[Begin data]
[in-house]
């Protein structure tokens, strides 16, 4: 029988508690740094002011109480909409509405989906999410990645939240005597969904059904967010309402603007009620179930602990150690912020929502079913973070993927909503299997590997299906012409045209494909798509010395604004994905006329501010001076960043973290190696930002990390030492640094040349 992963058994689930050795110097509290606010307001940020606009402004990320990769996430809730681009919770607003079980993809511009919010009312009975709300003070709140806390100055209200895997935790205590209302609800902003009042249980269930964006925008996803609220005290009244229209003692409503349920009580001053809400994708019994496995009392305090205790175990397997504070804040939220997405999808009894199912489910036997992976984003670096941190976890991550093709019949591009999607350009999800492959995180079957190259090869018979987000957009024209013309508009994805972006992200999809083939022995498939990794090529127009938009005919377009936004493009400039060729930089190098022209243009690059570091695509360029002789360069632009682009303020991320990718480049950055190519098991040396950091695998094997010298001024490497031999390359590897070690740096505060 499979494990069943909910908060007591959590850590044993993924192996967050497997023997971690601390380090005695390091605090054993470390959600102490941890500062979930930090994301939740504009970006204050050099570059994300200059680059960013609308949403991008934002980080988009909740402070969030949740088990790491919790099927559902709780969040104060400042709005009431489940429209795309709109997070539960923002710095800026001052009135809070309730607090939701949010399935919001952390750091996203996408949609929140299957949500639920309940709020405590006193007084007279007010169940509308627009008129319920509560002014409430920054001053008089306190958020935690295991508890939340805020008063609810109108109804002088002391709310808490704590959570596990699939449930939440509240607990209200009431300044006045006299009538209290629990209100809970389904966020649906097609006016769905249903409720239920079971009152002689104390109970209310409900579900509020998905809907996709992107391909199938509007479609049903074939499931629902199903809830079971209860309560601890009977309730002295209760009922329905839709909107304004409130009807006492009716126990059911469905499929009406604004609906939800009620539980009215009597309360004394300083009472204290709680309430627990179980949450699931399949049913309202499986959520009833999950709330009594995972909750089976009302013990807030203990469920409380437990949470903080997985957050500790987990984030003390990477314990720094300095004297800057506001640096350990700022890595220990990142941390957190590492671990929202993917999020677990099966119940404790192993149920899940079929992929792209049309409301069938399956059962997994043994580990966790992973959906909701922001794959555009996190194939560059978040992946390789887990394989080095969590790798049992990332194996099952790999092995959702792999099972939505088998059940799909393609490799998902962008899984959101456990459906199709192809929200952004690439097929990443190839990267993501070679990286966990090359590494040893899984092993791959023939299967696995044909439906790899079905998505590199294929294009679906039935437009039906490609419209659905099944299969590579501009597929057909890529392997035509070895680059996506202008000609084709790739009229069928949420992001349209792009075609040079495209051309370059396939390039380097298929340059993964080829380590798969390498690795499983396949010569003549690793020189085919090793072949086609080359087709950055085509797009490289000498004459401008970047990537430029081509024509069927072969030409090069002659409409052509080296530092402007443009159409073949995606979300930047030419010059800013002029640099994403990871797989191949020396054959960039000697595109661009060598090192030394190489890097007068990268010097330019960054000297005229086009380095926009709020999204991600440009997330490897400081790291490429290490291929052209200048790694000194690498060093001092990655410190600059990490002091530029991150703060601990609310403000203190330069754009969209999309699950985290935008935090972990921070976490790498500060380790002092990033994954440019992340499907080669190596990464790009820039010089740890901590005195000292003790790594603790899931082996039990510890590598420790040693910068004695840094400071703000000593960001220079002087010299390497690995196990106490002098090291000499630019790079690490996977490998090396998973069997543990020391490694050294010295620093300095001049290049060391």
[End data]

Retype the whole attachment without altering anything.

[in-house]
């Protein structure tokens, strides 16, 4: 029988508690740094002011109480909409509405989906999410990645939240005597969904059904967010309402603007009620179930602990150690912020929502079913973070993927909503299997590997299906012409045209494909798509010395604004994905006329501010001076960043973290190696930002990390030492640094040349 992963058994689930050795110097509290606010307001940020606009402004990320990769996430809730681009919770607003079980993809511009919010009312009975709300003070709140806390100055209200895997935790205590209302609800902003009042249980269930964006925008996803609220005290009244229209003692409503349920009580001053809400994708019994496995009392305090205790175990397997504070804040939220997405999808009894199912489910036997992976984003670096941190976890991550093709019949591009999607350009999800492959995180079957190259090869018979987000957009024209013309508009994805972006992200999809083939022995498939990794090529127009938009005919377009936004493009400039060729930089190098022209243009690059570091695509360029002789360069632009682009303020991320990718480049950055190519098991040396950091695998094997010298001024490497031999390359590897070690740096505060 499979494990069943909910908060007591959590850590044993993924192996967050497997023997971690601390380090005695390091605090054993470390959600102490941890500062979930930090994301939740504009970006204050050099570059994300200059680059960013609308949403991008934002980080988009909740402070969030949740088990790491919790099927559902709780969040104060400042709005009431489940429209795309709109997070539960923002710095800026001052009135809070309730607090939701949010399935919001952390750091996203996408949609929140299957949500639920309940709020405590006193007084007279007010169940509308627009008129319920509560002014409430920054001053008089306190958020935690295991508890939340805020008063609810109108109804002088002391709310808490704590959570596990699939449930939440509240607990209200009431300044006045006299009538209290629990209100809970389904966020649906097609006016769905249903409720239920079971009152002689104390109970209310409900579900509020998905809907996709992107391909199938509007479609049903074939499931629902199903809830079971209860309560601890009977309730002295209760009922329905839709909107304004409130009807006492009716126990059911469905499929009406604004609906939800009620539980009215009597309360004394300083009472204290709680309430627990179980949450699931399949049913309202499986959520009833999950709330009594995972909750089976009302013990807030203990469920409380437990949470903080997985957050500790987990984030003390990477314990720094300095004297800057506001640096350990700022890595220990990142941390957190590492671990929202993917999020677990099966119940404790192993149920899940079929992929792209049309409301069938399956059962997994043994580990966790992973959906909701922001794959555009996190194939560059978040992946390789887990394989080095969590790798049992990332194996099952790999092995959702792999099972939505088998059940799909393609490799998902962008899984959101456990459906199709192809929200952004690439097929990443190839990267993501070679990286966990090359590494040893899984092993791959023939299967696995044909439906790899079905998505590199294929294009679906039935437009039906490609419209659905099944299969590579501009597929057909890529392997035509070895680059996506202008000609084709790739009229069928949420992001349209792009075609040079495209051309370059396939390039380097298929340059993964080829380590798969390498690795499983396949010569003549690793020189085919090793072949086609080359087709950055085509797009490289000498004459401008970047990537430029081509024509069927072969030409090069002659409409052509080296530092402007443009159409073949995606979300930047030419010059800013002029640099994403990871797989191949020396054959960039000697595109661009060598090192030394190489890097007068990268010097330019960054000297005229086009380095926009709020999204991600440009997330490897400081790291490429290490291929052209200048790694000194690498060093001092990655410190600059990490002091530029991150703060601990609310403000203190330069754009969209999309699950985290935008935090972990921070976490790498500060380790002092990033994954440019992340499907080669190596990464790009820039010089740890901590005195000292003790790594603790899931082996039990510890590598420790040693910068004695840094400071703000000593960001220079002087010299390497690995196990106490002098090291000499630019790079690490996977490998090396998973069997543990020391490694050294010295620093300095001049290049060391």